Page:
Intelligence Analysis: How to Think in Complex Environments by Wayne Michael Hall and Gary Citrenbaum

Intelligence Analysis: How to Think in Complex Environments fills a void in the existing literature on contemporary warfare by examining the theoretical and conceptual foundations of effective modern intelligence analysis—the type of analysis needed to support military operations in modern, complex operational environments. This volume is an expert guide for rethinking intelligence analysis and understanding the true nature of the operational environment, adversaries, and most importantly, the populace.

Intelligence Analysis proposes substantive improvements in the way the U.S. national security system interprets intelligence, drawing on the groundbreaking work of theorists ranging from Carl von Clauswitz and Sun Tzu to M. Mitchell Waldrop, General David Petraeus, Richards Heuer, Jr., Orson Scott Card, and others. The new ideas presented here will help the nation to amass a formidable, cumulative intelligence power, with distinct advantages over any and all adversaries of the future regardless of the level of war or type of operational environment.

Advanced Analysis - In Detail:
  • Decomposition
  • Critical Thinking
  • Link Analysis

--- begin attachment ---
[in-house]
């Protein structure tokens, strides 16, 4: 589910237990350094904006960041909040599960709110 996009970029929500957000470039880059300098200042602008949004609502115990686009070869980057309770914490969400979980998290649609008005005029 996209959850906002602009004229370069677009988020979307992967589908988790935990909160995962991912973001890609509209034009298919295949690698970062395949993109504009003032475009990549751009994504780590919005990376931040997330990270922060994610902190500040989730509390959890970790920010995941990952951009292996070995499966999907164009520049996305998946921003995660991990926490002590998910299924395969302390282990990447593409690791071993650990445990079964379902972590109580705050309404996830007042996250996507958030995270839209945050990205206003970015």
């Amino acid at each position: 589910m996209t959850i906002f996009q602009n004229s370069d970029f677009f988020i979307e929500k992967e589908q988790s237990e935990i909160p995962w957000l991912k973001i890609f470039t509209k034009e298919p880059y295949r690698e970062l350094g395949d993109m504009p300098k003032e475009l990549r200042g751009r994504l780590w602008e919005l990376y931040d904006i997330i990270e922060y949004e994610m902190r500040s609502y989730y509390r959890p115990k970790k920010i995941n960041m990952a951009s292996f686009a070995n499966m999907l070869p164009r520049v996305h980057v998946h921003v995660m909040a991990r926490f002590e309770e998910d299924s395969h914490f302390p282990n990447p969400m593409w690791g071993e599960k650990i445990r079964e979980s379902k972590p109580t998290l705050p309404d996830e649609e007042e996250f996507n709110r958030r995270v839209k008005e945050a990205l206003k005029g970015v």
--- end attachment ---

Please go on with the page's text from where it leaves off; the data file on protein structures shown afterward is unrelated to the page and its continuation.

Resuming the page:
• Pattern Analysis
  • Trend Analysis
  • Anticipatory Analysis
  • Technical Analysis
  • Tendency Analysis
  • Anomaly Analysis
  • Cultural Analysis
  • Semiotics Analysis
  • Aggregation Analysis
  • Recomposition
  • Synthesis

Developing STORM, a Methodology for Evaluating Transit Routes of Transnational Terrorists and Criminals by Mark T. Clark and Brian Janiskee

In July 2008, a California State University (CSU) consortium became the first academic organization to accept a “challenge project” from the NSA’s Institute for Analysis (IFA). A challenge project consists of a question for which the IFA seeks a fresh answer from outside the Intelligence Community (IC). The challenge process begins with individual NSA analysts who approach the IFA with particularly vexing questions. IFA then evaluates these for their importance, timeliness, and suitability to outside research. Once the IFA approves a question for a challenge project, the question is reframed to make it suitable for open-source research by whatever group is assigned the project.

Challenge projects vary in complexity. Some involve a direct, one-time answer to a highly specialized question. Others, however, are more extensive and require the group taking the challenge not only to answer the question but also to provide a reproducible methodology. Customarily, these challenges are contracted out to private firms. However, the IFA recently opened the process to universities identified by the Office of the Director of National Intelligence (ODNI) as “Intelligence Community Centers of Academic Excellence” (IC CAE).1 The CSU consortium is one of these centers and accepted the first such challenge offered to a university group.